Following my post on organophosphates and ADHD, one of my blog readers asked for more information about derris dust (rotenone) that has been popular with organic gardeners for pest control as rotenone is an organic pesticide made from the roots of a tropical plant. It also has a long history as a piscicide (fish killer).
Rotenone works by shutting down energy production in cells, which makes it a neurotoxin. Research linked it with Parkinson’s Disease, but this was largely discounted as the rats in the research had rotenone injected directly into their brains, which is not a very fair trial.
In 2007, the USEPA published a Re-registration Eligibility Decision (RED) assessing only the risks of contact from its use as a piscicide (i.e. swimming in or drinking treated water). The RED stated that small children and foetuses were more susceptible to the effects of rotenone.
According to Environmental Health News, researchers have found that rotenone selectively destroys dopamine-producing cells in petri dishes. (The full document on this research must be purchased).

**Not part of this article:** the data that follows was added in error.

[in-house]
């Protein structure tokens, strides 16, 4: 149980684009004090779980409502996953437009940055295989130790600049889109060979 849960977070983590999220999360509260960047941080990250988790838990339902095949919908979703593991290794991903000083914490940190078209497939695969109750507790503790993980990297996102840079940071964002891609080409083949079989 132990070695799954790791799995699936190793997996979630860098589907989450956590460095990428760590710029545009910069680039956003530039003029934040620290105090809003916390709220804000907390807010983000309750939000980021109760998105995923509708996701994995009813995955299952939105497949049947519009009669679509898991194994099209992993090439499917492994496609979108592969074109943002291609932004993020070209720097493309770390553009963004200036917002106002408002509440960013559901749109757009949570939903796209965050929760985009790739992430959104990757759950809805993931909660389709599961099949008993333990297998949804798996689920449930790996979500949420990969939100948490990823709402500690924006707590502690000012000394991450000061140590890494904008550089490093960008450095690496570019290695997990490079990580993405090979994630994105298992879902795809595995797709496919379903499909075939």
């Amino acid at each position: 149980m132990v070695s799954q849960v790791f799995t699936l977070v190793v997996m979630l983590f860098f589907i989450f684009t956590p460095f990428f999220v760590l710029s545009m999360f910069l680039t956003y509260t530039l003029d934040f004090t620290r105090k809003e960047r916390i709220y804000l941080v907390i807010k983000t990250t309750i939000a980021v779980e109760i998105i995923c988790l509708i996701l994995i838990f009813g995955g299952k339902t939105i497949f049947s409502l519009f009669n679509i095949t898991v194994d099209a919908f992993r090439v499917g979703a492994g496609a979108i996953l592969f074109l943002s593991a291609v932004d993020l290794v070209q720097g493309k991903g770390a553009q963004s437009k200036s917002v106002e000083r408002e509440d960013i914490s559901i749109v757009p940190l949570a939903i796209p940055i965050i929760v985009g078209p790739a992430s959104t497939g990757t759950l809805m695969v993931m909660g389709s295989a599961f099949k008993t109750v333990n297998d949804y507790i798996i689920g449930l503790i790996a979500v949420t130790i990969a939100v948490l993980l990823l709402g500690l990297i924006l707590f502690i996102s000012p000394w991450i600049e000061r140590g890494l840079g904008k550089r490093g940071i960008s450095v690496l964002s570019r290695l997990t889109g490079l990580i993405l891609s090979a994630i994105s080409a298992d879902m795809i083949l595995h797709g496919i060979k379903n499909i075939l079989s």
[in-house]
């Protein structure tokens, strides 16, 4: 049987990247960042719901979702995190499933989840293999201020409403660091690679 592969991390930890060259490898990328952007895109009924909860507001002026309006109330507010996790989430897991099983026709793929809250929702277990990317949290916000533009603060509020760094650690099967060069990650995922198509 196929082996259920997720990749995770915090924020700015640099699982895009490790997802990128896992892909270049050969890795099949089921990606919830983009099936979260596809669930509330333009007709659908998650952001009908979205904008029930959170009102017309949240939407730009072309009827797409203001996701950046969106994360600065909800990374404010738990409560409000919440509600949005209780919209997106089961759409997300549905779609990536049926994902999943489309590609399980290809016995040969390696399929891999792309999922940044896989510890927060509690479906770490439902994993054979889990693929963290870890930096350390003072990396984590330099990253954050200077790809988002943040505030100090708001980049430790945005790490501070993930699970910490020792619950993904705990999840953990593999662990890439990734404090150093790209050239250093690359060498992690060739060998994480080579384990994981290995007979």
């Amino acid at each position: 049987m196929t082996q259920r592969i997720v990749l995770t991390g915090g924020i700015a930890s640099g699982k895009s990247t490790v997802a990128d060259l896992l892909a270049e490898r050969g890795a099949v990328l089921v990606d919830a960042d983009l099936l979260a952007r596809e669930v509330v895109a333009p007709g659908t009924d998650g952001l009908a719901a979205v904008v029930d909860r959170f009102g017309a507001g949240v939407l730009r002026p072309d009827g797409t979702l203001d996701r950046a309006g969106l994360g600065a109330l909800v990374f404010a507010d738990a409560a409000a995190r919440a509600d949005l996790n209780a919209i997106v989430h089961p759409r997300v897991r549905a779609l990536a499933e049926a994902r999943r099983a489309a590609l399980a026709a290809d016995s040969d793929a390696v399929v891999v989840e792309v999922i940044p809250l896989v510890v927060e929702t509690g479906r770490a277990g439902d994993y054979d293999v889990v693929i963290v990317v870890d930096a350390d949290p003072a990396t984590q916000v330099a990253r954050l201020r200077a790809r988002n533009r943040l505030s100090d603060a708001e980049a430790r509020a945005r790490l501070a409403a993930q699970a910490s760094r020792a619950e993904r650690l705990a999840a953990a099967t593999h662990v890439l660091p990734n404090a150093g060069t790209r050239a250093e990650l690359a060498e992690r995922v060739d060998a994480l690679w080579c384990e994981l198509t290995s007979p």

In 2010, another study was published about research in mice that showed a progression of Parkinson’s-like symptoms after mice were fed low doses of rotenone over a period of time. The research found that concentrations in the central nervous system were below detectable limits, yet still induced Parkinson’s Disease pathology.
Australia’s APVMA has reviewed rotenone and decided that it can still be used as a pesticide. However, both Canada and the United States are phasing out the use of rotenone for everything except its use as a fish poison. In Canada, for example, rotenone could not be sold for livestock, gardening, or domestic pet use after the end of 2008, and existing stocks can’t be used after the end of 2012.
I certainly don’t recommend the use of Derris dust, but gardeners must make their own evaluations of this pesticide.